Thursday, 14 Mar 2019
View point: 
Personal (opinion)

Staff and teams are writing in their individual capacity and the views are not necessarily a "Treasury" view. Please read our disclaimer.

New ideas - people work together

“The economics profession has taken a long, hard look at itself after the Global Financial Crisis, Occupy Wall Street, and the popular success of Piketty’s Capital in the 21st Century. But how many of us are debating these ideas seriously?”

This was a question posed by a member of the Economic Strategy team during an offsite planning day in early 2017.  We’d kept up with economics news, maybe read an abstract or two and read some of these books individually, but we hadn’t meaningfully discussed what this meant for us as economic advisors.

This exposed a stark gap. How could we be advising on New Zealand’s economic strategy—let alone be world-leading—if we weren’t challenging our priors, inviting in new perspectives, reading and debating current economic thought, thinking about what this means for our advice, and helping others grow?

So Treasury staff started an economics reading group. Nearly two years after our first session on Gabriel Zucman’s The Hidden Wealth of Nations, Let’s Talk Economics has undertaken almost thirty economic discussions.

“The prudent [wo]man always studies seriously and earnestly to understand whatever [s]he professes to understand, and not merely to persuade other people that [s]he understands it; and though [her/]his talents may not always be very brilliant, they are always perfectly genuine.”

Adam Smith, The Theory of Moral Sentiments

Over the past two years, inclusive and diverse discussions have seen the group grow steadily. The first session started with a small group of around 10 people, from which core group of half a dozen regulars formed. Towards the end of year there was standing room only.

We attracted some names with heavy job titles. These included the Treasury Secretary, Gabriel Makhlouf, the Treasury’s Chief Operating Officer, Fiona Ross, Motu Senior Fellow, Isabelle Sin, and the Productivity Commission and University of Otago’s Andrew Coleman.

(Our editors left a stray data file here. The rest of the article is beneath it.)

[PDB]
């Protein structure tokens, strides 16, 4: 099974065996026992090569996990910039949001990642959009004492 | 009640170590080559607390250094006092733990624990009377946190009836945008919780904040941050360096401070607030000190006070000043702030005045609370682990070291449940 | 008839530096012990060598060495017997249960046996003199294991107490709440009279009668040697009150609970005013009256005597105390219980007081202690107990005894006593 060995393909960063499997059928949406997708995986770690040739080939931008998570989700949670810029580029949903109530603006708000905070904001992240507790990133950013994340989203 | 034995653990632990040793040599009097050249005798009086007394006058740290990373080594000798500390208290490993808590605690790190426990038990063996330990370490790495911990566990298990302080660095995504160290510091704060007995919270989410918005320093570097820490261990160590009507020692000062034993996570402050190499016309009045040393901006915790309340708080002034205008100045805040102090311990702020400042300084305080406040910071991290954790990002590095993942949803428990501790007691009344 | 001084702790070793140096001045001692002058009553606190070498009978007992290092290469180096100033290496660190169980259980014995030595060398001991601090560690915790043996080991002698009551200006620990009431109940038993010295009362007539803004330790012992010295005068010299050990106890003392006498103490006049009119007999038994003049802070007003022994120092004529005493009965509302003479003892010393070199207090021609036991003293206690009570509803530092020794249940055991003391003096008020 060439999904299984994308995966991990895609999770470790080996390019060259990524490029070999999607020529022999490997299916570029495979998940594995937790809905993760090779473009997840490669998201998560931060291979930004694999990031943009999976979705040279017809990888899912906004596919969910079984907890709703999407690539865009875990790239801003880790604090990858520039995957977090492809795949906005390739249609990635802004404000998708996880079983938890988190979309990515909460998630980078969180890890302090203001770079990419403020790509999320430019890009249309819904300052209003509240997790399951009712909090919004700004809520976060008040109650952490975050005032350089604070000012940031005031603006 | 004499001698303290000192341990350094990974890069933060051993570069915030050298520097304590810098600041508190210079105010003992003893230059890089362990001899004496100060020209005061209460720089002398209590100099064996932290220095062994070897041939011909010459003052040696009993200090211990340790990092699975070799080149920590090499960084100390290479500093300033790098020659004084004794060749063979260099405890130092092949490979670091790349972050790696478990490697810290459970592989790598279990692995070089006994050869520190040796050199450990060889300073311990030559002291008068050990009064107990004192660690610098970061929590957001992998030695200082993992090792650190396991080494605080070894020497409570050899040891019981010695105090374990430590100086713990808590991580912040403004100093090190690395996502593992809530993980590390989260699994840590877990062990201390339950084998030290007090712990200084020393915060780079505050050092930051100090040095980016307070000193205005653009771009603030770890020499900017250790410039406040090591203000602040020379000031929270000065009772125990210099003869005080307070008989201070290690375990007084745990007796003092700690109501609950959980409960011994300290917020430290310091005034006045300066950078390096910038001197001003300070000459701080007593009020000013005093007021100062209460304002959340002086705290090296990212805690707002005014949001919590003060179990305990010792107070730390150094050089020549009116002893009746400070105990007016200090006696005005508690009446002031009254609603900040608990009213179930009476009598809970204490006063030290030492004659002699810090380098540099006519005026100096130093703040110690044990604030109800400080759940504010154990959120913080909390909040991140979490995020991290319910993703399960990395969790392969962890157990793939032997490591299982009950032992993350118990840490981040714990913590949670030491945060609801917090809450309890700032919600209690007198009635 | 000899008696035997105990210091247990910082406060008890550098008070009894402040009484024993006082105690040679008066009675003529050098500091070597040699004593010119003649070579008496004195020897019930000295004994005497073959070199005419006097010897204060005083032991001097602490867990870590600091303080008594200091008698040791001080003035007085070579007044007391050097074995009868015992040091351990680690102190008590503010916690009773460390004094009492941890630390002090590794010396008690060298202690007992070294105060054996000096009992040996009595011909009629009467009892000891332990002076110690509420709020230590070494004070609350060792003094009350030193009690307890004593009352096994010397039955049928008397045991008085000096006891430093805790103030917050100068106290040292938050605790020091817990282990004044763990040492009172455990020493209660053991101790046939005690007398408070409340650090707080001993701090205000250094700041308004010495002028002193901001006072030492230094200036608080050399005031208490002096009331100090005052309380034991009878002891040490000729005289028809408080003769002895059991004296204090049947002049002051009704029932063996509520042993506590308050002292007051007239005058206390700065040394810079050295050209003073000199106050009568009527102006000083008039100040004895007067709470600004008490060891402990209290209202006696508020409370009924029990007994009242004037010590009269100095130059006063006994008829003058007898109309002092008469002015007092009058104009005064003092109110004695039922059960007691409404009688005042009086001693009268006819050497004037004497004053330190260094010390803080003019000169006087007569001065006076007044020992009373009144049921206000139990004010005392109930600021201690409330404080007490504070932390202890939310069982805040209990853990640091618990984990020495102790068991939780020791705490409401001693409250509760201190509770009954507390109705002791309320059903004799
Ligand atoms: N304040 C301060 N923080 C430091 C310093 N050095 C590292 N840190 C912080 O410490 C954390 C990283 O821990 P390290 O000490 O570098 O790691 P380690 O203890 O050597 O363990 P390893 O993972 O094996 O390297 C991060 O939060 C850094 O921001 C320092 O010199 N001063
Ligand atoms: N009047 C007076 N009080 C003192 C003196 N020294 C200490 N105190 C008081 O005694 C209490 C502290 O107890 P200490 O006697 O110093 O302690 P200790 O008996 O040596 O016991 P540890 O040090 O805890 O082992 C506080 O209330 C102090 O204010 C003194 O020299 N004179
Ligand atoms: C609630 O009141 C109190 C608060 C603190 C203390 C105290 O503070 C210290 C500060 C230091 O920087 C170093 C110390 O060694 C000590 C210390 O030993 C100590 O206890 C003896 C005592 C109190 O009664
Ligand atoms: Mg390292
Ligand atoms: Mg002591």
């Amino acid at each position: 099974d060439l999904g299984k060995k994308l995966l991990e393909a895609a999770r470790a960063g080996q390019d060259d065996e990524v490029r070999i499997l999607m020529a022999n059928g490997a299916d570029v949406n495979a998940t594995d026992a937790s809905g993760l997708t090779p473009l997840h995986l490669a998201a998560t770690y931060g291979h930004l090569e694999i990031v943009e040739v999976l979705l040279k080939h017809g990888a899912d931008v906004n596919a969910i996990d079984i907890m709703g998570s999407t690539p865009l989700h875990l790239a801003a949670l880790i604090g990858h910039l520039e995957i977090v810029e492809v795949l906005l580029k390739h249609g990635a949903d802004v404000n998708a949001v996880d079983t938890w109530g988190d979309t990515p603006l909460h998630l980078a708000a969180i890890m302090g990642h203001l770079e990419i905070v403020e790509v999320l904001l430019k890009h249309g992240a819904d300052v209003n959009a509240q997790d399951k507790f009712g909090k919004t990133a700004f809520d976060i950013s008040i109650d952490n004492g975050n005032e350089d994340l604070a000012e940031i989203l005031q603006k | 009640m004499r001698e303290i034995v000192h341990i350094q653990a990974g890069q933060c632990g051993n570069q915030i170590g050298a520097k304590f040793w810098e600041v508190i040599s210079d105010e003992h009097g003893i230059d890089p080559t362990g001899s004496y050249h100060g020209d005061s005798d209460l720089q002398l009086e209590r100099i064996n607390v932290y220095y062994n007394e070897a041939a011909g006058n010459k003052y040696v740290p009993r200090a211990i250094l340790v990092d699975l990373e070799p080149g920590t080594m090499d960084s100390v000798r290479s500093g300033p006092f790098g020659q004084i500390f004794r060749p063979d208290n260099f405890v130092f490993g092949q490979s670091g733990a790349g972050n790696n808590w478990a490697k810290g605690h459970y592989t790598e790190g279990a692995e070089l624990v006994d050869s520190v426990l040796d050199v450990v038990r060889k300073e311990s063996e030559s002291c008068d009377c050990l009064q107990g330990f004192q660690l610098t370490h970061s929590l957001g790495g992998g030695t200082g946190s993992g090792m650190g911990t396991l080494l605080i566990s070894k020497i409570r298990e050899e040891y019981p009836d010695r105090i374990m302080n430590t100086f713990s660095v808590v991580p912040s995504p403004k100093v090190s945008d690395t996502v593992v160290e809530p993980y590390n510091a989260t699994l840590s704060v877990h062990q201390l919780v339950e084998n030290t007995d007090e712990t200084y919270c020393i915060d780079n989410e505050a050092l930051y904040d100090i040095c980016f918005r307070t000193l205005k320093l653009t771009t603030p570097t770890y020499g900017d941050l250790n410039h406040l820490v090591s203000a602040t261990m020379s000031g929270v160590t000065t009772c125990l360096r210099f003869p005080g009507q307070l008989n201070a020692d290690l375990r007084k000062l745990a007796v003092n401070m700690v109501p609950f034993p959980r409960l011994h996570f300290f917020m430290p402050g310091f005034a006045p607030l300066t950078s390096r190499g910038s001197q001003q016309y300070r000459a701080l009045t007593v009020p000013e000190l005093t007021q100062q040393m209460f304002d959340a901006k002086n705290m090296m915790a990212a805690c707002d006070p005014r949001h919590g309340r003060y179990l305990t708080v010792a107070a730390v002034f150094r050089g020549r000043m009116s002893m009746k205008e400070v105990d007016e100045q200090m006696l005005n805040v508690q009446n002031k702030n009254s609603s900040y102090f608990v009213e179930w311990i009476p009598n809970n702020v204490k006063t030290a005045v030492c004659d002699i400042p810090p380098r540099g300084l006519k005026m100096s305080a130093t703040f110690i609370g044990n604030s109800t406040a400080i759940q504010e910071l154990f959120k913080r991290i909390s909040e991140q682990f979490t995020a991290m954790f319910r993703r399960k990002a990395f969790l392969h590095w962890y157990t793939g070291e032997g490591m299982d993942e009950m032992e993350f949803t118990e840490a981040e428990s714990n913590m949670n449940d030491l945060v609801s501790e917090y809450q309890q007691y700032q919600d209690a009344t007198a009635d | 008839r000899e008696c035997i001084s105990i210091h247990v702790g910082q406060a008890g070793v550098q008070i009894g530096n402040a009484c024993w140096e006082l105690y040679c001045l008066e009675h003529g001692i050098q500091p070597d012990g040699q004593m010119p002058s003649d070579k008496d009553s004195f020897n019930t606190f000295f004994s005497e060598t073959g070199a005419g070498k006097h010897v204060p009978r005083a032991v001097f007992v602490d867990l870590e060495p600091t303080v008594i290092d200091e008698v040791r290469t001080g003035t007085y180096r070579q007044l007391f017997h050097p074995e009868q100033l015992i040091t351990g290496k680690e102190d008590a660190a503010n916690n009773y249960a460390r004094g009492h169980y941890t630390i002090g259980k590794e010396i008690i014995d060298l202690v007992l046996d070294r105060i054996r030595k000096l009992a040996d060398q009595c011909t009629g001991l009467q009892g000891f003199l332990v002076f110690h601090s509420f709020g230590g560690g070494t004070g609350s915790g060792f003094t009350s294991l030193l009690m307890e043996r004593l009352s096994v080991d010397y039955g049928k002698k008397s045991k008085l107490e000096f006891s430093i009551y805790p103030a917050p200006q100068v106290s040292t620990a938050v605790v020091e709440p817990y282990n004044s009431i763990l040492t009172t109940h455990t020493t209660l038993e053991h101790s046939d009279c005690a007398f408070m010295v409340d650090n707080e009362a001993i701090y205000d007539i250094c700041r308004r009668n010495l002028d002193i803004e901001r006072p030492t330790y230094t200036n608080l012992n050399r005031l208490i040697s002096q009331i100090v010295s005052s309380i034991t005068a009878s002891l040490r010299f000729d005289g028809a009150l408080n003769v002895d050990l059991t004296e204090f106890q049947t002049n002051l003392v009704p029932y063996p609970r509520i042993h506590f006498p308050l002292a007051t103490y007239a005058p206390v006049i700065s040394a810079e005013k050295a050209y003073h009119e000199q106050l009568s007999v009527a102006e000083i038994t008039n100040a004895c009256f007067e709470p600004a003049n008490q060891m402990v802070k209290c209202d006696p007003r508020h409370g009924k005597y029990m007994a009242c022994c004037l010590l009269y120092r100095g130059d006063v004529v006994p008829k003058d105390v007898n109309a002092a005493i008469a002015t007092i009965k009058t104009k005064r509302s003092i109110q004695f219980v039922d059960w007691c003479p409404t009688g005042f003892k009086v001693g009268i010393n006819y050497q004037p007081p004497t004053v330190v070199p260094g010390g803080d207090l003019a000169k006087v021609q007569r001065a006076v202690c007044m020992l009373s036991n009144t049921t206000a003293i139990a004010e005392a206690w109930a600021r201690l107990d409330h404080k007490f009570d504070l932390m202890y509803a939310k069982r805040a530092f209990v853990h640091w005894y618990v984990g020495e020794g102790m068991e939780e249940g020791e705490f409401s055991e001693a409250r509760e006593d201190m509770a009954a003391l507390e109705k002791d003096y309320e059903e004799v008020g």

But the achievements we are proudest of are subtler. Providing a space for graduate analysts to present their ideas, having the IT folk teach economists about gaming economics, and listening to members of our Human Resources team explaining differences in negotiation tactics that embed gender inequality.

We discussed what economics can learn from anthropology. We raised provocative moots, including whether tax evasion can ever be ethical. We worked through some tense moments that were personal for many people around the table: our second gender economics discussion comes to mind. We dove into topics ranging from modern monetary theory; the dangers of big data; the economics of offices; wage growth stagnation; competition amongst digital monopolies; migration; and whether more money makes you happier. All of these improved our understanding of the economy.

Over the next few months we will start sharing our discussions through the Treasury Staff Insights Blog. These do not represent the Treasury’s views on these topics, nor the views of a particular person or group. Instead, they are the result of open and inclusive discussions between experts and the interested, with a view to widen our perspectives, deepen our understanding, and improve the quality of our advice for all New Zealanders.

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